Most head gaskets out there today are multi layer steel. Hardly ever see composite head gaskets anymore. The intake manifold gaskets are a different story though. They are either going to be composite or most likely reusable rubber. I will personally never use E85 or anything similar because it has been known to be corrosive. However the engine is rated for that type of fuel so run it if you want and if something happens then who cares cause the warranty covers it.

 

Ya its just amusing because Iowa is a huge farm country and is important when pertaining to the election matters. Does the fact that the government is going to strictly Flex Fuel where applicable make anybody wonder what strings are being pulled? Also' date=' what foreign automakers make flex fuel vehicles? From what I see its strictly the Big Three. So who knows what strings are being pulled but if it was so great, the rest of the world would be making everything flex fuel.[/quote']

 

 

What would be the best way to counter them?  Preferably with studies that aren't easily linked to the ethanol lobby.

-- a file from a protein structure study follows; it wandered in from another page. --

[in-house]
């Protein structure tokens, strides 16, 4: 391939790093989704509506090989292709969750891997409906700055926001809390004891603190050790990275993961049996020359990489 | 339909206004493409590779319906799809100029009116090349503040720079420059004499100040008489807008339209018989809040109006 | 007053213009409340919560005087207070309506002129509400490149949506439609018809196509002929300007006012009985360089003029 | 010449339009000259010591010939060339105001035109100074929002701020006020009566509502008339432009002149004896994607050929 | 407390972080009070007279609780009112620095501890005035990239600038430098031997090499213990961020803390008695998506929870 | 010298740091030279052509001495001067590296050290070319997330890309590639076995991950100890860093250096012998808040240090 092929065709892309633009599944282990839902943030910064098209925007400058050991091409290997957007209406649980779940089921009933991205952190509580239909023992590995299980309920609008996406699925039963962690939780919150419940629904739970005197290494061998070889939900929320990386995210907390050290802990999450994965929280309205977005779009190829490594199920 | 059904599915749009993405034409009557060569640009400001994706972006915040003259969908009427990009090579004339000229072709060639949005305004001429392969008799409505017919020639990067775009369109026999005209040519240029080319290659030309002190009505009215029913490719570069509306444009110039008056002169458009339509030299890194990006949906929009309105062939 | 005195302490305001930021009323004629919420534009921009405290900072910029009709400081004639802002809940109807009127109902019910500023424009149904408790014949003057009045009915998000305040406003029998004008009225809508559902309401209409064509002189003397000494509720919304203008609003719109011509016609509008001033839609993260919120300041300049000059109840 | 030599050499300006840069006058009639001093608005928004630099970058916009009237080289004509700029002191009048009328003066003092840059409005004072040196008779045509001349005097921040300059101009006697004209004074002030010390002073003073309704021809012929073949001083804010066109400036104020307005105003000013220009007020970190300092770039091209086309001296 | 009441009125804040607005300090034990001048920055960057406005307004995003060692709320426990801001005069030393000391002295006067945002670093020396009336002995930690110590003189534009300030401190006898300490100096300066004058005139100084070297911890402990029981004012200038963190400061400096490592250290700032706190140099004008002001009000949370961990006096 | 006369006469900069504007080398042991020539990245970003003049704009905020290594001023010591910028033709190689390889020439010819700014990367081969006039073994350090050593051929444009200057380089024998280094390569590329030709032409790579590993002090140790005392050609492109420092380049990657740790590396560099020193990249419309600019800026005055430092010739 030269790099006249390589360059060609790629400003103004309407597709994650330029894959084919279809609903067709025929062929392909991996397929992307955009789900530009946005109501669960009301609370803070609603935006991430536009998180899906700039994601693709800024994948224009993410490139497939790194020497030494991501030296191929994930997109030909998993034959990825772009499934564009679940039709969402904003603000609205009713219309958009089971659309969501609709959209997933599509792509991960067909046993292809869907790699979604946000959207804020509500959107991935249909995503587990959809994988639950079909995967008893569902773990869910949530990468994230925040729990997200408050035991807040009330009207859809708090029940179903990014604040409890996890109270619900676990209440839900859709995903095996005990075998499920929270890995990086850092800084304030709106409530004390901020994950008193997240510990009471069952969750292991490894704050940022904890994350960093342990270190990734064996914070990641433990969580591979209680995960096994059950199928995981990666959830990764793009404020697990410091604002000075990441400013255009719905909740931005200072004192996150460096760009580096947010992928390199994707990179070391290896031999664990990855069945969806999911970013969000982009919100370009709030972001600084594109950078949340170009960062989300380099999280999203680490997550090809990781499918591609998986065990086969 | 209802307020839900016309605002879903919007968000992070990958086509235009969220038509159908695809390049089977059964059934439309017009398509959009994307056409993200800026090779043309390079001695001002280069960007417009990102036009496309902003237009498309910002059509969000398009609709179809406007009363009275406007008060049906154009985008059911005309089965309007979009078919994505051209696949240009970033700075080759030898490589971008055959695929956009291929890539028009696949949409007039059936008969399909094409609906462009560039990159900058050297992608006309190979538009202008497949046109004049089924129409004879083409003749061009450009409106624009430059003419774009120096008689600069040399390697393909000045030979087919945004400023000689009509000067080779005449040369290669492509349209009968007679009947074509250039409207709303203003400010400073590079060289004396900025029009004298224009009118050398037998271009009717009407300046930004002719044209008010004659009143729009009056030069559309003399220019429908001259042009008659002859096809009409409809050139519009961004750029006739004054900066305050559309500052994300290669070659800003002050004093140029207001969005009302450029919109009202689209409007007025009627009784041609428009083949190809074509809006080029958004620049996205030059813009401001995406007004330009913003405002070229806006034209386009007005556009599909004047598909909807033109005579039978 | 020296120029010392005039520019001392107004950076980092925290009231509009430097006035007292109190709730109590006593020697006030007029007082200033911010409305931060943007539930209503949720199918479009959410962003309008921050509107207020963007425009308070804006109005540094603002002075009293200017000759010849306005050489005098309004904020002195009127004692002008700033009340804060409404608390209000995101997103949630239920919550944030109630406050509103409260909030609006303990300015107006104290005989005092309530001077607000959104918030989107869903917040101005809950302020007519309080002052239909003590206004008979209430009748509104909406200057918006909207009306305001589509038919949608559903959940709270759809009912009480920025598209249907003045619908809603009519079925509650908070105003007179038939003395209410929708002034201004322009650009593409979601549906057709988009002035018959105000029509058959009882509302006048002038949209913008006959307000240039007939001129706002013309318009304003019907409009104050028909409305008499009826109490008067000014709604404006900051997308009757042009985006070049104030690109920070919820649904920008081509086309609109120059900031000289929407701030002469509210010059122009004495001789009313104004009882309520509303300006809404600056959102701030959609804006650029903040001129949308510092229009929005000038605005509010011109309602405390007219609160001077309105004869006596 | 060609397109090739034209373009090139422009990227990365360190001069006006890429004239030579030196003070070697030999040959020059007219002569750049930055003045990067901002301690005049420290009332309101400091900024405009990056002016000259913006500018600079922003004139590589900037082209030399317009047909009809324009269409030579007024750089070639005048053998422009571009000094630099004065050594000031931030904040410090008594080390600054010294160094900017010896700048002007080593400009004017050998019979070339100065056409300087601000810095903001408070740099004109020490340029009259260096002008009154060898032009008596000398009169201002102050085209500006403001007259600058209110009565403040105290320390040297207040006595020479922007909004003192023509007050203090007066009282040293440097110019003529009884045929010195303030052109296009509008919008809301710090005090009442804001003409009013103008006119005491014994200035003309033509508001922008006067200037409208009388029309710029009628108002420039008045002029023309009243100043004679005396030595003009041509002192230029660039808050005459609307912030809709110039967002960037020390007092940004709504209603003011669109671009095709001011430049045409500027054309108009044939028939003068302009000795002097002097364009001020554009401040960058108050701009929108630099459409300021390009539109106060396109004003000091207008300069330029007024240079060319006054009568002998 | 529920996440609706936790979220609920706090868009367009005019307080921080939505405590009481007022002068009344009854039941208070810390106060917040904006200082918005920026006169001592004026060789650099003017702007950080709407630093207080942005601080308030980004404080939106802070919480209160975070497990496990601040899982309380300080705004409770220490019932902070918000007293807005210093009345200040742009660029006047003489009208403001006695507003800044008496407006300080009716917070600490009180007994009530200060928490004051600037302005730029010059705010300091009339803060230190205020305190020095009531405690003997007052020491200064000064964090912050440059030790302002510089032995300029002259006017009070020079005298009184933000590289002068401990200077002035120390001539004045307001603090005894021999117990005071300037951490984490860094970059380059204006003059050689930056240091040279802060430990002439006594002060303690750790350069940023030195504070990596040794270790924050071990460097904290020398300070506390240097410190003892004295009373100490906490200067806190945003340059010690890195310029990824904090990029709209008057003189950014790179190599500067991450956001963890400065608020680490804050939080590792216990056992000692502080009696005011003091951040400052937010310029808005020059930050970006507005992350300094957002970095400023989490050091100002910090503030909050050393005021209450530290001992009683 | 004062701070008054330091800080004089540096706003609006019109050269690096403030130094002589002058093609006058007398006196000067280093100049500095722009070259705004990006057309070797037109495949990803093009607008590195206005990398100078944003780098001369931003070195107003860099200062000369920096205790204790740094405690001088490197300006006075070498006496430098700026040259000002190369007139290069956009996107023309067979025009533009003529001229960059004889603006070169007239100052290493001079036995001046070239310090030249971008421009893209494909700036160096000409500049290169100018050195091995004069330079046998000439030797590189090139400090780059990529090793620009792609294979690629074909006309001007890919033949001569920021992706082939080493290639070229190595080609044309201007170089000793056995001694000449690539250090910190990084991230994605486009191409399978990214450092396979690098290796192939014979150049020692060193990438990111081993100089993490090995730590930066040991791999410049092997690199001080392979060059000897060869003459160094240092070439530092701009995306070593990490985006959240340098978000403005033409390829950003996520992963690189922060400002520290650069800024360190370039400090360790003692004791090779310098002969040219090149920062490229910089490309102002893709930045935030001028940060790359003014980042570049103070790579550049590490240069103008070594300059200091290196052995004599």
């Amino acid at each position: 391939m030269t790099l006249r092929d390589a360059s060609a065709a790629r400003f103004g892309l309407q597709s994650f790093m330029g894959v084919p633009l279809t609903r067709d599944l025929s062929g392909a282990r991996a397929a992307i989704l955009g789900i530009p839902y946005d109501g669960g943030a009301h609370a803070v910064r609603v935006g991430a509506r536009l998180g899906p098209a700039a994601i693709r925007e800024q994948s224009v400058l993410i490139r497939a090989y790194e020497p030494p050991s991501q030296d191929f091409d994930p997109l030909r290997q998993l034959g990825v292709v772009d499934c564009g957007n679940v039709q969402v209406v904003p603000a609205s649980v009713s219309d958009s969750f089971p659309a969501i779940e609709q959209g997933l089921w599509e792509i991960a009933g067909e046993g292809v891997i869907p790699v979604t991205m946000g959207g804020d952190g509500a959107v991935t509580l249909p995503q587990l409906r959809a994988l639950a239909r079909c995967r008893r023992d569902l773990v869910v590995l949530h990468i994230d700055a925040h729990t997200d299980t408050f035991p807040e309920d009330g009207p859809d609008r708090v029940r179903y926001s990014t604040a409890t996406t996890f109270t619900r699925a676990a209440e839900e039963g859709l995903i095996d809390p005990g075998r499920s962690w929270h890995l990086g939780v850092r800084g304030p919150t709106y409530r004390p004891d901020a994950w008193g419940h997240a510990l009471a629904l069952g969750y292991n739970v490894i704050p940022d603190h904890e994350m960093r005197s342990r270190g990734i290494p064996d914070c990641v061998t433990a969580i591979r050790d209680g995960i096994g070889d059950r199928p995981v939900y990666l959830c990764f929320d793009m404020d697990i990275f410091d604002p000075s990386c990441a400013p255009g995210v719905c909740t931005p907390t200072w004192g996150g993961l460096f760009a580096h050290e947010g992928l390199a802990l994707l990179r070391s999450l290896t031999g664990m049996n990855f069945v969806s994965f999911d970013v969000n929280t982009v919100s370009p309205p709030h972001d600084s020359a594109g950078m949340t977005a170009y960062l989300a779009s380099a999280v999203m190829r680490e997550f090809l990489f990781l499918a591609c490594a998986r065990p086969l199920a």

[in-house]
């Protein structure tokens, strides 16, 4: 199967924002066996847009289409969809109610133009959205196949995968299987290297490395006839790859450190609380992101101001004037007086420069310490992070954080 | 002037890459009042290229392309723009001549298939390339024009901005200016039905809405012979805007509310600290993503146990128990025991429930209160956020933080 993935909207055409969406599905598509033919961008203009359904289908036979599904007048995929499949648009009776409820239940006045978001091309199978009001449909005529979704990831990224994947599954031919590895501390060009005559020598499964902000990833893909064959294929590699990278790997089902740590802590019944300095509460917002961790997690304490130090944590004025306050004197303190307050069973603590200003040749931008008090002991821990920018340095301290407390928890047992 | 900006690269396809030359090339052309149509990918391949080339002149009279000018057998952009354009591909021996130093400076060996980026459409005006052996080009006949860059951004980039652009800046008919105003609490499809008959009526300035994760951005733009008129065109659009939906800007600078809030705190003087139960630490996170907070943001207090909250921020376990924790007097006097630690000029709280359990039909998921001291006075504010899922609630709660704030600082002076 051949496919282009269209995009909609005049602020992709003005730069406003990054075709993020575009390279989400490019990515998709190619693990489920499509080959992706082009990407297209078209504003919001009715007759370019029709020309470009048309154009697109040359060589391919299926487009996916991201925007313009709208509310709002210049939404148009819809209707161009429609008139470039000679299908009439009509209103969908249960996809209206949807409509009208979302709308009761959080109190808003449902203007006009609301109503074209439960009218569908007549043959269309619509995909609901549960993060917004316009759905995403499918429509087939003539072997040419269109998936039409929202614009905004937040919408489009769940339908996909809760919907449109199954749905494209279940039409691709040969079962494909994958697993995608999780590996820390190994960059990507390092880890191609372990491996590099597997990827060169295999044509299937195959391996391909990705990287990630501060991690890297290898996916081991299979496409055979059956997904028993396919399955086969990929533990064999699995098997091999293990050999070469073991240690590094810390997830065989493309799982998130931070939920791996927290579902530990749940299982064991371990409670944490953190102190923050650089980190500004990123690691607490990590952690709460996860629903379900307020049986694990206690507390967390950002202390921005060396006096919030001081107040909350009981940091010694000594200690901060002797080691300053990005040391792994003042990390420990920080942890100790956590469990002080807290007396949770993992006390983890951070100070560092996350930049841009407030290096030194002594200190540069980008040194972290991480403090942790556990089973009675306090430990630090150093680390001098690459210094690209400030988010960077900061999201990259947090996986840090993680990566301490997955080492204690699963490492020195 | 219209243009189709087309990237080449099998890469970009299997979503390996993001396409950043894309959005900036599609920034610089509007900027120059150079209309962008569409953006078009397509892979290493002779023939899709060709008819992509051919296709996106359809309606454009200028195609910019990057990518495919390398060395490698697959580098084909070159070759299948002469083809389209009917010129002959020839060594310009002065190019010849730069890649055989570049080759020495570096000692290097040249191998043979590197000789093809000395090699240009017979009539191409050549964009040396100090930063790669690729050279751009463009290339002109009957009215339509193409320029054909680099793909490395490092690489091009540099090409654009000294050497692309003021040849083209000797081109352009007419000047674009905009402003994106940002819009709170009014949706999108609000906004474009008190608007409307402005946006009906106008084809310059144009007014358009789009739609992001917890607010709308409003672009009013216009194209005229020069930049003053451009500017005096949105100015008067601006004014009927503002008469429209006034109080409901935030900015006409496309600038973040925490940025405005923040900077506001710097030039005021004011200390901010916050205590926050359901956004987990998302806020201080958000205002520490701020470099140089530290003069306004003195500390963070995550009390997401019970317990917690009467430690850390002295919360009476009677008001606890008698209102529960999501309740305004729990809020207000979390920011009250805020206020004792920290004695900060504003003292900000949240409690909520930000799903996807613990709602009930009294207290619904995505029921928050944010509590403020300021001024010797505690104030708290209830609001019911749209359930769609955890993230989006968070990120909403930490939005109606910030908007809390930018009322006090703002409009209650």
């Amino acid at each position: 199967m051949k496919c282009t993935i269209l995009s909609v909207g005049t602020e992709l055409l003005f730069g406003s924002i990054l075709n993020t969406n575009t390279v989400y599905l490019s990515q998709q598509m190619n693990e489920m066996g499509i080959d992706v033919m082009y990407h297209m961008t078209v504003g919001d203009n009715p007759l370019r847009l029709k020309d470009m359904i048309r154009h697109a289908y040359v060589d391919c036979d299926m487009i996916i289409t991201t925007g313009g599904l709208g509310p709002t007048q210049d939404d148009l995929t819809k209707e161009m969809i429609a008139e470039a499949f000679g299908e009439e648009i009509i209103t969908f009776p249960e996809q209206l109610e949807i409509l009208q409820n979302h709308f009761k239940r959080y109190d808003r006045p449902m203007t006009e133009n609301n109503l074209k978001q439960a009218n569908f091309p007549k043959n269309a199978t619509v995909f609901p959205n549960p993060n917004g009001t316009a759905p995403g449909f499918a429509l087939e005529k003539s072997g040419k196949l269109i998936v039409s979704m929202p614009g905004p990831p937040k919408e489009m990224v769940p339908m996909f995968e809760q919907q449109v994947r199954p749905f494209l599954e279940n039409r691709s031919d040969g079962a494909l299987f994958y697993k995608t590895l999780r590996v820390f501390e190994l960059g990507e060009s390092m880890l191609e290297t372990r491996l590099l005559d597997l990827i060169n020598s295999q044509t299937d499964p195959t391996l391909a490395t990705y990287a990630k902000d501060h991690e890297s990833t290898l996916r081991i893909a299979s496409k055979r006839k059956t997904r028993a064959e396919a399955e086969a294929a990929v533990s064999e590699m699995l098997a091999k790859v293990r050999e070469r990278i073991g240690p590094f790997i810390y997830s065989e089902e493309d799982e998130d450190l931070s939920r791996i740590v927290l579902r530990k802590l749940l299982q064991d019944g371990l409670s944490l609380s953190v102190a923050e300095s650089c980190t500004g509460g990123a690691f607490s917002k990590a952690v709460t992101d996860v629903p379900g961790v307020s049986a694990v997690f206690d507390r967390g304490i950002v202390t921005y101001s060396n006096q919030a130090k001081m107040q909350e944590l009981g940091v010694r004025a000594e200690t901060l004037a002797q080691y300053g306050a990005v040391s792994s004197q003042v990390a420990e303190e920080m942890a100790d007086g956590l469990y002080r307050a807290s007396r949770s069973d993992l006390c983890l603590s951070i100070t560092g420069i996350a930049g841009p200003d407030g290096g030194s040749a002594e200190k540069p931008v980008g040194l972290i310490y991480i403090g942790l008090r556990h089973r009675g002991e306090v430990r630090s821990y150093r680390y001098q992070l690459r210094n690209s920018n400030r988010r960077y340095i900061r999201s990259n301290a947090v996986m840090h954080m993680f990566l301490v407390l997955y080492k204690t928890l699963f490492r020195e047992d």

Share this post


Link to post
Share on other sites

It's not always effective, but one way I like to respond is by sarcastically playing along. "Oh yeah, E85 has totally ruined my engine. I've had so many issues with it ruining the engine, I've spent a whole $0 on fixing it!"

Share this post


Link to post
Share on other sites

As I've said before, I look at it with an environmental standpoint. Ethanol takes a fraction of the time to clean up that it takes to clean up oil. The environmental risks are far lower with ethanol. We also don't have to go to great depths to retrieve 'hard to get' 'sour' ethanol. ;D

Share this post


Link to post
Share on other sites

then there is the water issue...  a little water in gas is a BAD thing, a little water in ethanol is simply burned off with the fuel and never noticed.